Rakesh Aggarwal left India for America in 1980 and his culinary talents soon earned him permanent gigs at New York mainstays such as Club 21 and the Oak Room. It wasn’t until 1994, however, that he set the cornerstone for his very own New York mainstay, though he may not have known it at the time. Baluchi’s, which is reminiscent of Rakesh’s childhood nickname, Balu, became an instant hit both for its Zagat-rated Indian cuisine and its exotic decor. Today, Baluchi’s has expanded to five locations throughout the city and received a fair share of ink from New York magazine and the New York Times, whose writer noted that the potato cakes were “among the best” he had eaten. Baluchi’s in Murray Hill sticks to the traditional Indian fare that has brought this chain such widespread success. The menu alternates nicely between meat and vegetarian options, with options such as minced-lamb kebabs with mango salsa and sweet-potato chaats baked in a tandoor and tossed with spices. The tandoori menus teem with robust options such as racks of lamb and whole fish, as well as curries prepared with seafood, lamb, and vegetables that carry just enough spice and heat to melt the heart of a curmudgeonly businessman.
Baluchi's chefs sweep regional and classic Indian cuisines into a comprehensive menu of hearty meat, seafood, and vegetarian dishes. At the heart of the kitchen, a traditional tandoor oven works overtime to bake entrees, such as a whole red snapper or lamb chops, and fresh naan and paratha breads. Meanwhile, chefs simmer seafood curries in creamy coconut milk and top off feasts with scoops of housemade ice cream flavored with mango or pistachio. Though Baluchi's offers delivery, patrons who appear at the eatery treat their senses to a feast: clusters of colorful baubles cast light on shiny hardwood benches and a bar, backdropped by vibrant paintings.
Diners can’t simply order the Phaal curry at Brick Lane Curry House. Instead, the staff requires patrons to repeat a verbal disclaimer, which absolves the restaurant of any liability for "physical or emotional damage" caused by the curry's 10 intensely incendiary ingredients—including the infamous ghost chili pepper. These fiery components make it the one of the spiciest curries in the world, according to Brick Lane Curry House's claims. Diners who can withstand the heat and finish the entire serving earn a free beer and a certificate commemorating their victory alongside strong-willed diners including Adam Richman, the host of Man vs. Food.
Aside from this challenge, endurance is hardly required to enjoy a meal at Brick Lane. The curry shop takes its name from the London street famous for its Indian and Pakistani cuisine and the chefs forge a variety of British–influenced meals from regions throughout India. Beyond the Phaal, the menu features 10 other curries, which include everything from coconut and coriander to creamy, almond-based gravy and saffron. The chefs may not serve fish ‘n’ chips, but the tandoor-roasted kebabs and slow-cooked lentils represent the lesser-known, internationally inspired side of London comfort food.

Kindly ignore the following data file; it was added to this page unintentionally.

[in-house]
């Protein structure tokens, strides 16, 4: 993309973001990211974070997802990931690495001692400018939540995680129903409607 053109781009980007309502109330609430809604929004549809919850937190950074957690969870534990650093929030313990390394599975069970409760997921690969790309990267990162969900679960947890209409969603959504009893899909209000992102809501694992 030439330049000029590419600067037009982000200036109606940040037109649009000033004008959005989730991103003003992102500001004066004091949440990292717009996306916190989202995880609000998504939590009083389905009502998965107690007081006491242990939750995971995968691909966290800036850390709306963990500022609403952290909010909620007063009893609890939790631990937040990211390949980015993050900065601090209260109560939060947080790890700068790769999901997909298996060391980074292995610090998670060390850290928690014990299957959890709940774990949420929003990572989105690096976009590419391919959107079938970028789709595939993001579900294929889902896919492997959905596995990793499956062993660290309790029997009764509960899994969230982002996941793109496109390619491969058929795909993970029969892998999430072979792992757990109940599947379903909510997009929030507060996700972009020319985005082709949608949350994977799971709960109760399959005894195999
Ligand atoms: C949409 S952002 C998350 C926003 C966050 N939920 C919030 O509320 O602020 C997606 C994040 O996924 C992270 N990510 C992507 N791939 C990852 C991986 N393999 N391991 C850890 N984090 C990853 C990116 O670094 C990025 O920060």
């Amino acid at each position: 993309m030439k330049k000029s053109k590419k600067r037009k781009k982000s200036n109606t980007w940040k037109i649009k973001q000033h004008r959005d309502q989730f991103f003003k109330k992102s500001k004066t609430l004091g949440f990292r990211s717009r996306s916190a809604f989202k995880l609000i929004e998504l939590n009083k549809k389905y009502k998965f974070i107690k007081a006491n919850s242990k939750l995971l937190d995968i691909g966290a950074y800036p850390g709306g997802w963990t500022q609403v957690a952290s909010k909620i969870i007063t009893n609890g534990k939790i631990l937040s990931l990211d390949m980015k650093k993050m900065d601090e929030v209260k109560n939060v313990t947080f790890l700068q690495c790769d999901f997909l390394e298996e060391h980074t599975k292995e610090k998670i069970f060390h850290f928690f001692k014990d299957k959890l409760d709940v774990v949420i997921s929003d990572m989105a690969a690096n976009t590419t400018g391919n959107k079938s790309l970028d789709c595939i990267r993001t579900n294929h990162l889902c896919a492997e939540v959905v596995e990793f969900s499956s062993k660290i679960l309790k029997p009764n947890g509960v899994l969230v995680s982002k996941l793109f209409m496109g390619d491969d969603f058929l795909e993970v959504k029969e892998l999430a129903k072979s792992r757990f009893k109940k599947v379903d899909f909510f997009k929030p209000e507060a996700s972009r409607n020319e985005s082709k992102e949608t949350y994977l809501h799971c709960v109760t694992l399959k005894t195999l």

The white takeout boxes are the only bland things about Desi Food Truck. Everything else—from their bright-yellow truck adorned with colorful images and designs to their spicy Indian street food—is a smorgasbord for the senses. Chefs serve up boxes of traditional Indian street food all around town, from their permanent spot in Soho Square Park and their roving truck that hits NYC's varied neighborhoods. The chefs specialize in street foods from throughout the subcontinent, from the spicy chicken tikka masala to the vegetarian-friendly lentils served with rice and indian pickles. The most highly recommended dish, however, is the biryani. The chefs toss the rice with spices typical of a Kolkata market or pair it with tender cuts of goat to create a dish that's as comforting and flavorful as a beef-jerky teething ring.
The chefs at Maurya Cuisine of India create traditional Indian dishes such as tandoori lobster tail, shrimp masala, and chili chicken. They help guests acclimate their palates to Indian food’s palette of piquant ingredients by serving spiced garlic naan and vegetable samosas that can be capped off by pistachio-mango or tutti-frutti ice cream.
Kiran Palace bestows traditional Indian tastes upon spice-seeking tongues. The lunch buffet unrolls itself seven days a week to reveal a trove of 25 taste treasures, including meat-laden kebabs, an overstuffed salad bar, and a jewel-box of edible rubies. Alternately, on the dinner menu, boneless chicken takes a swim in spiced yogurt before basking in the heat from the tandoor oven, reemerging as the classic chicken tikka ($10.95) and looking good enough to spark plastic-surgery rumors on gossip sites. Submerged in a simmering curry sauce, the lamb vindaloo ($11.95) scorches taste buds with spice, and myriad biryani iterations ($10.95–$17.95) cosset vegetables, chicken, goat, shrimp, or lamb on a fluffy bed of basmati rice. After either meal, linger at your burgundy-swathed table to sip a mango lassi ($3.95) whose sweet, cold smoothness washes away fiery aftertastes.